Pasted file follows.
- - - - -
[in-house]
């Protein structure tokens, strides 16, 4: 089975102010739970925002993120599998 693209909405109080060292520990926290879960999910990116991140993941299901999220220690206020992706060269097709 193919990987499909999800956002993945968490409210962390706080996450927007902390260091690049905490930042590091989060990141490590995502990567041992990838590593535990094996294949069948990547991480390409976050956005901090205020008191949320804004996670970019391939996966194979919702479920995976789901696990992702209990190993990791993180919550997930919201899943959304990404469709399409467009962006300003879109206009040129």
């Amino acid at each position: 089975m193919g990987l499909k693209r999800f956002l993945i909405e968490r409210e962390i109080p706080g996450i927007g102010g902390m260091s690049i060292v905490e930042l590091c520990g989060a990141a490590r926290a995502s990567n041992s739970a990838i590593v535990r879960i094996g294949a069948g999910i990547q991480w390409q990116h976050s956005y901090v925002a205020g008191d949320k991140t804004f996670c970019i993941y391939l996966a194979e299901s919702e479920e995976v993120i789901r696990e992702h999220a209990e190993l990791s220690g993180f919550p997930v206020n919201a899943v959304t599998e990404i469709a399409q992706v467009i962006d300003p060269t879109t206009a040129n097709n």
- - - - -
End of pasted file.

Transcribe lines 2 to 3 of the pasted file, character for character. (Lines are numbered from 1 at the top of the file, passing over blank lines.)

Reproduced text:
């Protein structure tokens, strides 16, 4: 089975102010739970925002993120599998 693209909405109080060292520990926290879960999910990116991140993941299901999220220690206020992706060269097709 193919990987499909999800956002993945968490409210962390706080996450927007902390260091690049905490930042590091989060990141490590995502990567041992990838590593535990094996294949069948990547991480390409976050956005901090205020008191949320804004996670970019391939996966194979919702479920995976789901696990992702209990190993990791993180919550997930919201899943959304990404469709399409467009962006300003879109206009040129």
């Amino acid at each position: 089975m193919g990987l499909k693209r999800f956002l993945i909405e968490r409210e962390i109080p706080g996450i927007g102010g902390m260091s690049i060292v905490e930042l590091c520990g989060a990141a490590r926290a995502s990567n041992s739970a990838i590593v535990r879960i094996g294949a069948g999910i990547q991480w390409q990116h976050s956005y901090v925002a205020g008191d949320k991140t804004f996670c970019i993941y391939l996966a194979e299901s919702e479920e995976v993120i789901r696990e992702h999220a209990e190993l990791s220690g993180f919550p997930v206020n919201a899943v959304t599998e990404i469709a399409q992706v467009i962006d300003p060269t879109t206009a040129n097709n």